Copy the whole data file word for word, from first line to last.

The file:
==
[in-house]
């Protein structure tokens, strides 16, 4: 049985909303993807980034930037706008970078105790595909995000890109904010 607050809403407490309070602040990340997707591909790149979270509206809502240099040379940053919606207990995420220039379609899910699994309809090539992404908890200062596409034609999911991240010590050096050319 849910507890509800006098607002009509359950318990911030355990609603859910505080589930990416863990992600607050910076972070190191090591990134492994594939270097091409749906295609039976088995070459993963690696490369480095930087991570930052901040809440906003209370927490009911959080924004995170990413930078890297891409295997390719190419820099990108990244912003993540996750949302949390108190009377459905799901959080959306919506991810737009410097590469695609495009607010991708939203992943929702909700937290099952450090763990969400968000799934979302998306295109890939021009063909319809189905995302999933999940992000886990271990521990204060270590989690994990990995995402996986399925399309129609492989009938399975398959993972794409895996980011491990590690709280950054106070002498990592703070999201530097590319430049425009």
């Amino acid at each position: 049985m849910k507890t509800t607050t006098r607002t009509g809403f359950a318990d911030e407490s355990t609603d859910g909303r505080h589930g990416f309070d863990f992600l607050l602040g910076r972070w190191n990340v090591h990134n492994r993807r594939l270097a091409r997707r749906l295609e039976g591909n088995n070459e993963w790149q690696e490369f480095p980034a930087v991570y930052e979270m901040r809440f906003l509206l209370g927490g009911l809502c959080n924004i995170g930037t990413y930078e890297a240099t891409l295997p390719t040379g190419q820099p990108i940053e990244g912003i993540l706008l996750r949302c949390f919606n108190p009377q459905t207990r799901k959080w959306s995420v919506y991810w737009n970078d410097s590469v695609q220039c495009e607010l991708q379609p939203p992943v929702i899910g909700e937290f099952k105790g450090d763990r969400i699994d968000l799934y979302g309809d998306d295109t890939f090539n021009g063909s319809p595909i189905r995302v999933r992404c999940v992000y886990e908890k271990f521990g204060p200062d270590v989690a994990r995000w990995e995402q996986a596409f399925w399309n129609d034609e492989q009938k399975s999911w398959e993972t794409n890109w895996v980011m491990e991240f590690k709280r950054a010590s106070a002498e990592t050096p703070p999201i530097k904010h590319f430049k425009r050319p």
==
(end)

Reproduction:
[in-house]
């Protein structure tokens, strides 16, 4: 049985909303993807980034930037706008970078105790595909995000890109904010 607050809403407490309070602040990340997707591909790149979270509206809502240099040379940053919606207990995420220039379609899910699994309809090539992404908890200062596409034609999911991240010590050096050319 849910507890509800006098607002009509359950318990911030355990609603859910505080589930990416863990992600607050910076972070190191090591990134492994594939270097091409749906295609039976088995070459993963690696490369480095930087991570930052901040809440906003209370927490009911959080924004995170990413930078890297891409295997390719190419820099990108990244912003993540996750949302949390108190009377459905799901959080959306919506991810737009410097590469695609495009607010991708939203992943929702909700937290099952450090763990969400968000799934979302998306295109890939021009063909319809189905995302999933999940992000886990271990521990204060270590989690994990990995995402996986399925399309129609492989009938399975398959993972794409895996980011491990590690709280950054106070002498990592703070999201530097590319430049425009």
């Amino acid at each position: 049985m849910k507890t509800t607050t006098r607002t009509g809403f359950a318990d911030e407490s355990t609603d859910g909303r505080h589930g990416f309070d863990f992600l607050l602040g910076r972070w190191n990340v090591h990134n492994r993807r594939l270097a091409r997707r749906l295609e039976g591909n088995n070459e993963w790149q690696e490369f480095p980034a930087v991570y930052e979270m901040r809440f906003l509206l209370g927490g009911l809502c959080n924004i995170g930037t990413y930078e890297a240099t891409l295997p390719t040379g190419q820099p990108i940053e990244g912003i993540l706008l996750r949302c949390f919606n108190p009377q459905t207990r799901k959080w959306s995420v919506y991810w737009n970078d410097s590469v695609q220039c495009e607010l991708q379609p939203p992943v929702i899910g909700e937290f099952k105790g450090d763990r969400i699994d968000l799934y979302g309809d998306d295109t890939f090539n021009g063909s319809p595909i189905r995302v999933r992404c999940v992000y886990e908890k271990f521990g204060p200062d270590v989690a994990r995000w990995e995402q996986a596409f399925w399309n129609d034609e492989q009938k399975s999911w398959e993972t794409n890109w895996v980011m491990e991240f590690k709280r950054a010590s106070a002498e990592t050096p703070p999201i530097k904010h590319f430049k425009r050319p």